Southern Utah News Articles
Top Stories for July 12, 2018
County Commission - Roads and buildings
The canvass of the June 26, 2018 Primary Election opened the July 9 Kane County Commission meeting. Election Specialist Carol Lee Hunt described the process she and those working with her use to count and verify each ballot, most of which were sent in by mail. In this election, 54.88 percent of eligible voters participated. The results of the election were unanimously approved by motion to accept.
Next, a discussion of the new location for the Kane County Volunteer Center was discussed. Sheriff Tracy Glover has offered part of the SARS building at the airport. Commissioner Dirk Clayson said, “This is a good idea to consider since it would save about $200,000 over constructing a dedicated building at the new Kanab Center location.”
Volunteer Center Director Vicky Hooper asked to be able to keep a small room in the county offices for convenient computer access when there are events in town. Even though the SARS building is farther out of town, Clayson said, “This is a compromise worth making given the financial savings.”
A public hearing was held to discuss a transportation grant for repaving Old Highway 89 (aka Chinle Drive) from the east side of town to the west end of Vermilion Cliffs Estates. Transportation/GIS Director Lou Pratt said, “This road is getting more traffic all the time.” The job would include a total resurfacing, grading and also correct drainage problems.
Public comment began with Jim Bermont, who said, “It’s interesting that two weeks ago at a public hearing [about changing zones to allow a commercial project along Chinle Drive], we pointed out that the road really needed work. And now, ERA Realty has just sold 700 acres and has more up for sale along that road, and now this grant is suddenly available. Is it your intention to completely develop this area?”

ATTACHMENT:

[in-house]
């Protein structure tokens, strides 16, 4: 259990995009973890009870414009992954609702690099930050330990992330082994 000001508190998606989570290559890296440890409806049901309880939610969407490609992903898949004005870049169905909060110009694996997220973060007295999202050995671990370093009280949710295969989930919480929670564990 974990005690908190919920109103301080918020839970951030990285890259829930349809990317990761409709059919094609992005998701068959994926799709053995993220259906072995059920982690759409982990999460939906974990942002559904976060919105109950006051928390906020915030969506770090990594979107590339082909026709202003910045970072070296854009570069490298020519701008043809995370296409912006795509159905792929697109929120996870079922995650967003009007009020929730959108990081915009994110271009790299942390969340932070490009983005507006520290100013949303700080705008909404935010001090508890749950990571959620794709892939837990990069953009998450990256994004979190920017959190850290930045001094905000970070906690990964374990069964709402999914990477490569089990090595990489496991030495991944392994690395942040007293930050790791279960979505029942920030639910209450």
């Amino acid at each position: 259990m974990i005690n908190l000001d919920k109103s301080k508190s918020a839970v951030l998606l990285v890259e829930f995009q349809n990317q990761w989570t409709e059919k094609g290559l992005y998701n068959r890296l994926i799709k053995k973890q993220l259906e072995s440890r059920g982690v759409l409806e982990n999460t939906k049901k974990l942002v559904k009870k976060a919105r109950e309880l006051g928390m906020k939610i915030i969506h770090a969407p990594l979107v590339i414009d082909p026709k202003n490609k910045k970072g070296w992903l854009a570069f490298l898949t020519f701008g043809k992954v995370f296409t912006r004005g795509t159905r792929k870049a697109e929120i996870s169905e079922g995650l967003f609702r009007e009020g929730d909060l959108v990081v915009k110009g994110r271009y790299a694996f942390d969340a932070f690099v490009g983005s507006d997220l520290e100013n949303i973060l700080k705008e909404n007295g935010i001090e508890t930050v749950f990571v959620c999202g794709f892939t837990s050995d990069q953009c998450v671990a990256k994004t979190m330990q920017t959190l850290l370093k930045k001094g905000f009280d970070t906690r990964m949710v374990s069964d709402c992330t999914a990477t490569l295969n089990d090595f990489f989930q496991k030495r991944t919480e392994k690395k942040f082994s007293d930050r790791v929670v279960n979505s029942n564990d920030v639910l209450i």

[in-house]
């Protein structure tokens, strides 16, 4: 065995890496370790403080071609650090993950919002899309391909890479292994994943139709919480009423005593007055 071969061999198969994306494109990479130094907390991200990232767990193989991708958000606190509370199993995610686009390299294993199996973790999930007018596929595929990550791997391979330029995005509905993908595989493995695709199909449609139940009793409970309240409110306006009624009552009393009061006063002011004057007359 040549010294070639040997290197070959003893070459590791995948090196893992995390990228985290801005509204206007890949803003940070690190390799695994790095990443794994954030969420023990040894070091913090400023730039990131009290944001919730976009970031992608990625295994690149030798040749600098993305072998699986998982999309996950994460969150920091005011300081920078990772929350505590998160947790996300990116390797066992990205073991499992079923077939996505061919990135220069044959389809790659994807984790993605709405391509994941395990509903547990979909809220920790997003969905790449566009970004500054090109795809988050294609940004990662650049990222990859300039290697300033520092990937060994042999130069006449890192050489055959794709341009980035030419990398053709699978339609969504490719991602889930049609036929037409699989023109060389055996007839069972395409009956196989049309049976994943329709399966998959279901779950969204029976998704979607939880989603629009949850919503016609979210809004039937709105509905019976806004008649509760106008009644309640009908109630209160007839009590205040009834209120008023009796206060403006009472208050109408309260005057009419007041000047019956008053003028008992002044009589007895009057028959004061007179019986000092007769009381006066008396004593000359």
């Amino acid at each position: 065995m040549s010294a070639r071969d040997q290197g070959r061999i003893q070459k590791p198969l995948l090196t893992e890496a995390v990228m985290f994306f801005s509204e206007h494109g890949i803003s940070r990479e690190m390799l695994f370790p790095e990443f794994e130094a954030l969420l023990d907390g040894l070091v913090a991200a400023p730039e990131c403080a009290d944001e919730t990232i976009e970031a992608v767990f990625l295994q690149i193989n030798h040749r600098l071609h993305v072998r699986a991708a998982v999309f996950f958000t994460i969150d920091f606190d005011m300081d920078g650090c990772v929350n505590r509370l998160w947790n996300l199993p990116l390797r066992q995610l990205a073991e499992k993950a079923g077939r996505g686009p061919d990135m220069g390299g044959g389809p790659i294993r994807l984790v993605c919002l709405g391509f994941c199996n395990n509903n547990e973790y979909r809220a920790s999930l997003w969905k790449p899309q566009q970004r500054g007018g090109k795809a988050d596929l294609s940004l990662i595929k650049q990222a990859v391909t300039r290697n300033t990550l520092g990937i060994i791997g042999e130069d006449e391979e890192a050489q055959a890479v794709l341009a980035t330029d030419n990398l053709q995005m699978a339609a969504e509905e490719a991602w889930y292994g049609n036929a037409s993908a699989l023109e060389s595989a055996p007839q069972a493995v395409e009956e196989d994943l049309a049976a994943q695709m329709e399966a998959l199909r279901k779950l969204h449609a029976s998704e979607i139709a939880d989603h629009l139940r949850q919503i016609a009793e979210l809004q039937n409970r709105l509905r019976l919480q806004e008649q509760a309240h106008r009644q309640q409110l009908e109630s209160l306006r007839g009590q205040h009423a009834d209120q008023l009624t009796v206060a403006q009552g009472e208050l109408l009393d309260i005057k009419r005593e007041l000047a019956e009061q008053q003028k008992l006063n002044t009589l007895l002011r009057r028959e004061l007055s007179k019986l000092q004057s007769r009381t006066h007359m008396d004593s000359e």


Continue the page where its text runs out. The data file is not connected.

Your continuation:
Clayson said he believes, in the next 20 years, the area between Kanab and Johnson Canyon will be more developed, and the county commission is supportive of development. Also, he pointed out that the land in that area is privately owned and the owners can sell their land as they wish. The county cannot predict what will sell, but can only decide in each instance whether rezoning or other changes are appropriate.
Bermont answered, “If that road is improved, won’t it encourage faster development?”
Christy Bundrick commented, “It’s all about appearances. I’ve read the Kane County General Plan and it does not support this kind of development, but instead talks about our Western heritage, open lands, raising cattle, but then you allow a trailer park on land that is agricultural changed to commercial.”
Clayson said he only knew about the grant for road improvement a few days ago, and Bundrick said, “I think you did know about it more than a few days ago.”
After more conversation about what other roads could use improvement, it was decided to gather information about those options and make a final decision about which road(s) will be included in the grant request.
County Roads Supervisor Bert Harris presented a bid opening for a new road grader. The current grader needs replacing, and when it was purchased, the seller gave a guaranteed trade-in price of over $200,000. It was unanimously decided to accept the bid for a new grader with very useful upgrade features costing $78,795 after the trade-in on the old grader.
In the ongoing saga of clarifying the land use changes brought on by the glamping trend, Ordinance O-2018-6 was unanimously approved. This finalizes the language regarding land use for these purposes in Chapters 1, 6, 7, 15, 18 and 21 in the Kane County Land Use Ordinances. It’s important to note that in Chapter 7, “This ordinance does not regulate temporary events and activities lasting less than 10 days, and no more than three times a year on the same property, non-commercial events and activities, and events and activities on public lands.”
Finally, Lou Pratt presented and received approval of a proposal through the U.S. Department of Agriculture to build the Paria River Emergency Watershed Project. A rock retaining wall will be repaired and extended, located at T 41S-Section 33 and T42S-R1W-Sections 4 and 9.
The commission meeting was immediately followed by a Municipal Building Authority meeting to discuss, among other projects, the Kanab Center being built at the site of the old middle school. A public hearing will be held at 10:15 a.m. on July 23, in the commission chambers to hear comment on the budget opening to transfer funds for major cost increases on this project.